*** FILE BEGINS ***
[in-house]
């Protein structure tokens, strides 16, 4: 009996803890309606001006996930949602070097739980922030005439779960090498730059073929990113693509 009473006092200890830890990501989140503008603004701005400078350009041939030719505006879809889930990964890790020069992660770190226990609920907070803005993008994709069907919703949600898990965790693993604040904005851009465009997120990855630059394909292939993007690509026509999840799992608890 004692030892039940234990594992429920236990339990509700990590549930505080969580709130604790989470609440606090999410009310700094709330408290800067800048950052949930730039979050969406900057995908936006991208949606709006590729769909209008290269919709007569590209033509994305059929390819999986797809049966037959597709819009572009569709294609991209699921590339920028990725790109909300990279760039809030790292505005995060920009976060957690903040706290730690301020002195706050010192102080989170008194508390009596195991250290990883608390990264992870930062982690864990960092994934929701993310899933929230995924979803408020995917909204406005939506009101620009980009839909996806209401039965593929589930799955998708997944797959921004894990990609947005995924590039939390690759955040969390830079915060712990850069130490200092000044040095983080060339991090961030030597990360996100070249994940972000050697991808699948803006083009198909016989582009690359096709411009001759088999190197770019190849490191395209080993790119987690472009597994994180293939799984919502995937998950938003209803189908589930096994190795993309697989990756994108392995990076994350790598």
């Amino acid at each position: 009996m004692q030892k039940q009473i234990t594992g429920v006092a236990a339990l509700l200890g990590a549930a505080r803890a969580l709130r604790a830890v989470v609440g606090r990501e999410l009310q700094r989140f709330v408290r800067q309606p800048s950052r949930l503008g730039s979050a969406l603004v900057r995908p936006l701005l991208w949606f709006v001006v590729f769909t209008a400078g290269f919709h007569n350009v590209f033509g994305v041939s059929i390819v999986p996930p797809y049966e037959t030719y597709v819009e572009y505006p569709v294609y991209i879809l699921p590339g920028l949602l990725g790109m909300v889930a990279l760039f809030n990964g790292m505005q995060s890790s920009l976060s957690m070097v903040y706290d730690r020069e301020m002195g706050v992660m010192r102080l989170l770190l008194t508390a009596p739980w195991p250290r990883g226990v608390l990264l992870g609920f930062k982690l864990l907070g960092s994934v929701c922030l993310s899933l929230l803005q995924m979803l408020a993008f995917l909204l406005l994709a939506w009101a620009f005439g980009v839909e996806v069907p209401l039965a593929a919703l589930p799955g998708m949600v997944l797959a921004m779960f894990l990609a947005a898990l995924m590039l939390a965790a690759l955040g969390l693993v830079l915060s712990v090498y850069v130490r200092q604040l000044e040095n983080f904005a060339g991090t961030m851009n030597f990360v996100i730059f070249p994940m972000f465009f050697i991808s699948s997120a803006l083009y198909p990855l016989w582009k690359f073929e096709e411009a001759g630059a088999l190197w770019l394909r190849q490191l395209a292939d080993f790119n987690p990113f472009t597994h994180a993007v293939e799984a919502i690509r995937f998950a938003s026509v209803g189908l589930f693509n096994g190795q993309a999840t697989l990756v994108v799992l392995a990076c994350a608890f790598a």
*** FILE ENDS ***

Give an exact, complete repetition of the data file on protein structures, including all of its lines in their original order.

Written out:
[in-house]
């Protein structure tokens, strides 16, 4: 009996803890309606001006996930949602070097739980922030005439779960090498730059073929990113693509 009473006092200890830890990501989140503008603004701005400078350009041939030719505006879809889930990964890790020069992660770190226990609920907070803005993008994709069907919703949600898990965790693993604040904005851009465009997120990855630059394909292939993007690509026509999840799992608890 004692030892039940234990594992429920236990339990509700990590549930505080969580709130604790989470609440606090999410009310700094709330408290800067800048950052949930730039979050969406900057995908936006991208949606709006590729769909209008290269919709007569590209033509994305059929390819999986797809049966037959597709819009572009569709294609991209699921590339920028990725790109909300990279760039809030790292505005995060920009976060957690903040706290730690301020002195706050010192102080989170008194508390009596195991250290990883608390990264992870930062982690864990960092994934929701993310899933929230995924979803408020995917909204406005939506009101620009980009839909996806209401039965593929589930799955998708997944797959921004894990990609947005995924590039939390690759955040969390830079915060712990850069130490200092000044040095983080060339991090961030030597990360996100070249994940972000050697991808699948803006083009198909016989582009690359096709411009001759088999190197770019190849490191395209080993790119987690472009597994994180293939799984919502995937998950938003209803189908589930096994190795993309697989990756994108392995990076994350790598």
């Amino acid at each position: 009996m004692q030892k039940q009473i234990t594992g429920v006092a236990a339990l509700l200890g990590a549930a505080r803890a969580l709130r604790a830890v989470v609440g606090r990501e999410l009310q700094r989140f709330v408290r800067q309606p800048s950052r949930l503008g730039s979050a969406l603004v900057r995908p936006l701005l991208w949606f709006v001006v590729f769909t209008a400078g290269f919709h007569n350009v590209f033509g994305v041939s059929i390819v999986p996930p797809y049966e037959t030719y597709v819009e572009y505006p569709v294609y991209i879809l699921p590339g920028l949602l990725g790109m909300v889930a990279l760039f809030n990964g790292m505005q995060s890790s920009l976060s957690m070097v903040y706290d730690r020069e301020m002195g706050v992660m010192r102080l989170l770190l008194t508390a009596p739980w195991p250290r990883g226990v608390l990264l992870g609920f930062k982690l864990l907070g960092s994934v929701c922030l993310s899933l929230l803005q995924m979803l408020a993008f995917l909204l406005l994709a939506w009101a620009f005439g980009v839909e996806v069907p209401l039965a593929a919703l589930p799955g998708m949600v997944l797959a921004m779960f894990l990609a947005a898990l995924m590039l939390a965790a690759l955040g969390l693993v830079l915060s712990v090498y850069v130490r200092q604040l000044e040095n983080f904005a060339g991090t961030m851009n030597f990360v996100i730059f070249p994940m972000f465009f050697i991808s699948s997120a803006l083009y198909p990855l016989w582009k690359f073929e096709e411009a001759g630059a088999l190197w770019l394909r190849q490191l395209a292939d080993f790119n987690p990113f472009t597994h994180a993007v293939e799984a919502i690509r995937f998950a938003s026509v209803g189908l589930f693509n096994g190795q993309a999840t697989l990756v994108v799992l392995a990076c994350a608890f790598a």